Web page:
The de Blasio administration on Wednesday acknowledged that more public engagement was needed around its plans to clean up the waterways that a flawed sewage system has fouled for decades.
Top environmental officials testified at a City Council hearing on progress toward reducing sewage overflows, which occur when rain overwhelms older parts of the city’s sewage infrastructure where wastewater from toilets, sinks and showers mixes with stormwater from the street.
The billions of gallons of untreated sewage that overflow ever year are the primary reason why places like the Bronx River, Paedargat Basin and Flushing Creek are out of step with the federal Clean Water Act.
After many years of pressure and legal threats to comply with that law, the city is in the midst of a multibillion-dollar effort to reduce overflows and improve those waterways. State officials have approved city clean-up plans for seven waterways and are considering two others submitted by the city. The city is still working on two additional plans.
Some advocates are unhappy with the plans the state has approved because they reduce but do not eliminate overflows. There are also concerns about the methods the city plans to use, like rerouting sewage from the Bronx River to the East River, or chlorinating overflow water to kill fecal bacteria and then dechlorinating it so the chlorine doesn’t kill fish.
At the Wednesday hearing of the Council’s committee on environmental protection, Councilman Donovan Richards asked Angela Licata, deputy commissioner of sustainability at the NYC Department of Environmental Protection, about how the agency engages the public about those plans. She said DEP has typically held three meetings for each waterbody.
“Our last public meeting is a meeting to review the alternatives that we’ve developed,” she said. But once the DEP makes its plan, it has not gone back to the public. “We submit what we believe to be the approvable plan to [the state Department of Environmental Conservation] and heretofore the city has not provided the public inout on the [overflow cleanup plans] before we pick a proposed project and submit it to the state.”
Was there a reason for that, Richards wondered?
“Not a good one,” Licata replied.
So, for the remaining two plans—a citywide blueprint encompassing the East River and another that will cover Jamaica Bay and its tributaries—”We are proposing to build in the timeline to propose the project that we prefer with all the rationale [to the public] and get their feedback,” Licata said.
It is unclear, however, that more public engagement will change the plans the city proposes and the state approves.
Last month, a DEC official told a citywide meeting about sewer overflows that the state saw no role for any public engagement in its approval process.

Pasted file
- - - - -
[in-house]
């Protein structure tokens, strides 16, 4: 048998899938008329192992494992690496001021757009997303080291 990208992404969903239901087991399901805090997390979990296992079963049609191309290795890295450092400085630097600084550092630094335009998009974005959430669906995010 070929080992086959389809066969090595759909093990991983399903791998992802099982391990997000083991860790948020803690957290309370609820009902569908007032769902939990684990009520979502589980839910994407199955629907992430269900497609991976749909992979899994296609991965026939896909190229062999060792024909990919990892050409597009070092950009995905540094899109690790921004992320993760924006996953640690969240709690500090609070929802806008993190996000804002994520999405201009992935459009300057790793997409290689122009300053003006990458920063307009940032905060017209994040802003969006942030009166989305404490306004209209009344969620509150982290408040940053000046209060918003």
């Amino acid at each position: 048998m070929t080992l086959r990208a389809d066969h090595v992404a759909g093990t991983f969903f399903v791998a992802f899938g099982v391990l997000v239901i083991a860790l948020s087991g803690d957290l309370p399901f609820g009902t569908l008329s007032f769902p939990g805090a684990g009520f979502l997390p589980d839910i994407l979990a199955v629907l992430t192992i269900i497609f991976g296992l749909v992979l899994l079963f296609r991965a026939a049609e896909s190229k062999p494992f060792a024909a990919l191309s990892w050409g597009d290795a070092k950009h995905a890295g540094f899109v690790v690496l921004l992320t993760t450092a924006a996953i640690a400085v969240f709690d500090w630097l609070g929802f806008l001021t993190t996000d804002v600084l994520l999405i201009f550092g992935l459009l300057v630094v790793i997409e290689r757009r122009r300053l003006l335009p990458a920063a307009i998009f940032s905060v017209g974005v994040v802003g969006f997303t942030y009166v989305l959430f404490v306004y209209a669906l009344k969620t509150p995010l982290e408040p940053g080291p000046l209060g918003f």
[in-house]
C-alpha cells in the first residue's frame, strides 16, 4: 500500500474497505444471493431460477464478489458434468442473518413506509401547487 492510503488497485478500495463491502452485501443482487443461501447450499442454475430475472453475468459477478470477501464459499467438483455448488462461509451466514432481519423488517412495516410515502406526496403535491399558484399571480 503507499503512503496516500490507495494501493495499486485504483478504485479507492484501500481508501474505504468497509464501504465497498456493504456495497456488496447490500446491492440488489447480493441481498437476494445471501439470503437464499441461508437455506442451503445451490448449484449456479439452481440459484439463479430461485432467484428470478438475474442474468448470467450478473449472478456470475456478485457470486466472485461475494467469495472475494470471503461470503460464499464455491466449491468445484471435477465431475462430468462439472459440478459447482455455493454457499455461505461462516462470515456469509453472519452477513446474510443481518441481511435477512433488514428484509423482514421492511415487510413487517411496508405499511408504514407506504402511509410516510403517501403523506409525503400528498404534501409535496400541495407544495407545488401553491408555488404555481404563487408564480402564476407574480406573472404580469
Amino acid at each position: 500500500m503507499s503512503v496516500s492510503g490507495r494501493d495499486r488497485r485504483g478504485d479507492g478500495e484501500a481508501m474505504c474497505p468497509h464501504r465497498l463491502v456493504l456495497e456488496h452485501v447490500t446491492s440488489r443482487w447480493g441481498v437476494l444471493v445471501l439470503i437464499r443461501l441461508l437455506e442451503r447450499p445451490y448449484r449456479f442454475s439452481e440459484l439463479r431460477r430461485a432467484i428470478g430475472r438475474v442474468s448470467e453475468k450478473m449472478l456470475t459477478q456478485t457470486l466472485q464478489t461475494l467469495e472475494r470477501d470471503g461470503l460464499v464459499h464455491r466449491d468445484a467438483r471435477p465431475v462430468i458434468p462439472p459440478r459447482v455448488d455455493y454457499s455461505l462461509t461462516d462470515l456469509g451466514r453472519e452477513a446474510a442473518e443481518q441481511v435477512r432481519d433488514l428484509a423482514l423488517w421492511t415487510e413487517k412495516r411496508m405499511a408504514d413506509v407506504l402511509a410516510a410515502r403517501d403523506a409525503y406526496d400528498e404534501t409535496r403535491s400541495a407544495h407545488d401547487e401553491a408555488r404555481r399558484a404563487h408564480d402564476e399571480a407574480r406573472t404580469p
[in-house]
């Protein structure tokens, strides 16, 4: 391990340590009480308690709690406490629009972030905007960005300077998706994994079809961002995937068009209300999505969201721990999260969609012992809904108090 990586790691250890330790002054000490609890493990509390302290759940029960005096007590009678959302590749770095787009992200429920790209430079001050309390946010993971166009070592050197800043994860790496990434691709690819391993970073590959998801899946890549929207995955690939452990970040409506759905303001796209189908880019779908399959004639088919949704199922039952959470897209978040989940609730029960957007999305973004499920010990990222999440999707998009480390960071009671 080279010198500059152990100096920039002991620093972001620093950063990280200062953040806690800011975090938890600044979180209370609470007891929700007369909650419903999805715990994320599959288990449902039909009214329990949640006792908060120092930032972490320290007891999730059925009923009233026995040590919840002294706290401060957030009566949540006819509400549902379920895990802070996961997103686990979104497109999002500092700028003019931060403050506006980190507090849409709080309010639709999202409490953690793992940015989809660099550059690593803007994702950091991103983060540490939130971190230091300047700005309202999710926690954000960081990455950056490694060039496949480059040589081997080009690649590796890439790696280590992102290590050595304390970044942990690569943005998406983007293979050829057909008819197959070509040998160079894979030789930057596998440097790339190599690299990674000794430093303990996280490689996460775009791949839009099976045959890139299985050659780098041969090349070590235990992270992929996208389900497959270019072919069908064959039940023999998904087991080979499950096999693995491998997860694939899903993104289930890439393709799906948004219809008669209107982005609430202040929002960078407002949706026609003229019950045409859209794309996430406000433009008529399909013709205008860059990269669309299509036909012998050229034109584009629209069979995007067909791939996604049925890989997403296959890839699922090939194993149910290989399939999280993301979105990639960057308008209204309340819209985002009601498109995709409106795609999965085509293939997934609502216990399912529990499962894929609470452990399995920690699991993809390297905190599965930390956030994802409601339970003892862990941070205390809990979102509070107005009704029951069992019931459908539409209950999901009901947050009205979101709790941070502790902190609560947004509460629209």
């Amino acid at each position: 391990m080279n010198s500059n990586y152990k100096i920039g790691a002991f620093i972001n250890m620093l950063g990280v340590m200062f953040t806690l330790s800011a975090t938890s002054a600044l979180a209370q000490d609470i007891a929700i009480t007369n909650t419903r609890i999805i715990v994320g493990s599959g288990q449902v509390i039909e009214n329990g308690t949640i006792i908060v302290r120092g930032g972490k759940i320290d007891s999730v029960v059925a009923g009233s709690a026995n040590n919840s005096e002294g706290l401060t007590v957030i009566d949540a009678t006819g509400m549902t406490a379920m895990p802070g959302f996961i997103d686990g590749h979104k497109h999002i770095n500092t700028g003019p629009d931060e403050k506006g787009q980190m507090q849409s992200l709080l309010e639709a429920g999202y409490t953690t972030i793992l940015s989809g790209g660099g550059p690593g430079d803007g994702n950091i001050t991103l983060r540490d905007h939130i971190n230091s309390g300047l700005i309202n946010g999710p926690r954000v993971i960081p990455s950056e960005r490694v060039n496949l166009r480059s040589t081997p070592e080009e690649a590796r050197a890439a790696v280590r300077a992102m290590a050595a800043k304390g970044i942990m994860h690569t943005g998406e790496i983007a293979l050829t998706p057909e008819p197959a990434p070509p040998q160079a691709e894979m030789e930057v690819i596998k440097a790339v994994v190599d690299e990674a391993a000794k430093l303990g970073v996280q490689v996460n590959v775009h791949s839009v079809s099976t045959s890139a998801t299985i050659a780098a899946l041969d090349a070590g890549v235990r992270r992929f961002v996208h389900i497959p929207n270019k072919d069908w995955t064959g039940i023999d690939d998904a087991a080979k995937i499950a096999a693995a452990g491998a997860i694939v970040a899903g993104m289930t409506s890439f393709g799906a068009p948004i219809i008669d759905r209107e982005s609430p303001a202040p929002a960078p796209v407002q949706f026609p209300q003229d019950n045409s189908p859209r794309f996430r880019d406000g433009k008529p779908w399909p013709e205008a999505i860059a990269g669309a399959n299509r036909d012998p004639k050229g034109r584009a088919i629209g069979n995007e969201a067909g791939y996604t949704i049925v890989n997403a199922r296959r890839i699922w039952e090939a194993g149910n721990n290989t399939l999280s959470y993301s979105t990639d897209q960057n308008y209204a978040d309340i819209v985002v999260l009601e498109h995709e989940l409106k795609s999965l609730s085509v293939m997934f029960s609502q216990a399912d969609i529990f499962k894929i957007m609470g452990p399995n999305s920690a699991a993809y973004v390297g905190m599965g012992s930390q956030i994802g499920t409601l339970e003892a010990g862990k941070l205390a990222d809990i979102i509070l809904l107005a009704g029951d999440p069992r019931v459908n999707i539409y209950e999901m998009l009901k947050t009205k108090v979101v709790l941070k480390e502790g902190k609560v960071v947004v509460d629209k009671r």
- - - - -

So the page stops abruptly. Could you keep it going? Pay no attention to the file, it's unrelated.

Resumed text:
For its part, the city argues that it is doing as much as it can to control sewage overflows without crowding out other DEP capital projects, like those related to maintaining a clean supply of drinking water. The agency also says it is concerned about forcing water rates—which cover all the bills for maintaining and improving the water and sewer systems—to reach unaffordable levels.
Since it began its effort to clean up waterways in the 1970s, the city has reduced sewage overflows into New York Harbor by 82 percent. The city has already committed $4.1 billion toward overflow reduction and expects to spend another $4.4 billion under the nine plans submitted to the state, with the two outstanding plans pushing the price-tag up further.
The city admits those plans won’t totally end sewage overflows. Doing that, says DEP, would cost $30 billion, and some of the waterways would still not meet health standards all the time because of other problems. Instead, DEP says its current plans will make the waterbodies “fishable/swimmable under existing standards” almost all the time during the annual recreation season.
Groups like the S.W.I.M Coalition and Riverkeeper question that: They believe the city and state are apply outdated scientific standards to their projections of the future health of waterways.
They’re also concerned about the use of chlorination and dechlorination, because DEP acknowledges a level of uncertainty about their plan—which would apply commonly used methods in novel ways. DEP also has yet to study the impact of rerouting sewage overflows to the East River.
Water-quality watchdogs think a more aggressive approach to using green infrastructure, especially on private property, is a way the city could reduce overflows more without putting it all on the city’s tab. Advocates also believe that a better system for water rates that takes account of the stormwater that a property produces could reduce concerns about unfairness to low-income renters and homeowners.
The city seems open to some of those ideas. Licata said the department was preparing requests for proposals for studies of the water-billing system and the creation of a private incentive program for green infrastructure.
The DEP’s revised engagement process won’t affect the plans the state has already approved. The city says those plans cannot be altered. But Larry Levine, a senior attorney at the Natural Resources Defense Council, believes there’s nothing stopping the city from doing more than it has proposed.
“If the mayor of the city of New York decides he wants to do something more and better, he’s completely empowered to do that,” Levine told the Council hearing.